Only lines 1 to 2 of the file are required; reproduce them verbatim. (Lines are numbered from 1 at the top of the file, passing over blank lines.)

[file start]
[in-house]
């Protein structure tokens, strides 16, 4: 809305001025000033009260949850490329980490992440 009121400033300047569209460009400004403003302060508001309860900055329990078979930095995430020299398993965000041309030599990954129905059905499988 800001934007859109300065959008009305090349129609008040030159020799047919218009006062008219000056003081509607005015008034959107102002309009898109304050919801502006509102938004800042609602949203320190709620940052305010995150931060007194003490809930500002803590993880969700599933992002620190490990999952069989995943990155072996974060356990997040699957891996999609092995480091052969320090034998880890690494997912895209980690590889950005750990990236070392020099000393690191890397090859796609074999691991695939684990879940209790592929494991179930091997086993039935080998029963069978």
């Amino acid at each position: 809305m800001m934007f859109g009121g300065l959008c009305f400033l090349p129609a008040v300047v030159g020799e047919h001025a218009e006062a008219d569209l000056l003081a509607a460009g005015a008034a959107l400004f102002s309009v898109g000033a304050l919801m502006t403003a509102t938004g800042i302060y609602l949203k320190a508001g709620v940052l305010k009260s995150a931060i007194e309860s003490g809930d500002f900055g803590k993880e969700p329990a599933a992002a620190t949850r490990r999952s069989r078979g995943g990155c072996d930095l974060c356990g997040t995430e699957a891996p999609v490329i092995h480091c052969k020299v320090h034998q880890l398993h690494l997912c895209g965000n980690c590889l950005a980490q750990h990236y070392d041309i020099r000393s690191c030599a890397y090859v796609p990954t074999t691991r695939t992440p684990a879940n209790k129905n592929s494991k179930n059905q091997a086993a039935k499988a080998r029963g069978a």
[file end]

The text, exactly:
[in-house]
């Protein structure tokens, strides 16, 4: 809305001025000033009260949850490329980490992440 009121400033300047569209460009400004403003302060508001309860900055329990078979930095995430020299398993965000041309030599990954129905059905499988 800001934007859109300065959008009305090349129609008040030159020799047919218009006062008219000056003081509607005015008034959107102002309009898109304050919801502006509102938004800042609602949203320190709620940052305010995150931060007194003490809930500002803590993880969700599933992002620190490990999952069989995943990155072996974060356990997040699957891996999609092995480091052969320090034998880890690494997912895209980690590889950005750990990236070392020099000393690191890397090859796609074999691991695939684990879940209790592929494991179930091997086993039935080998029963069978």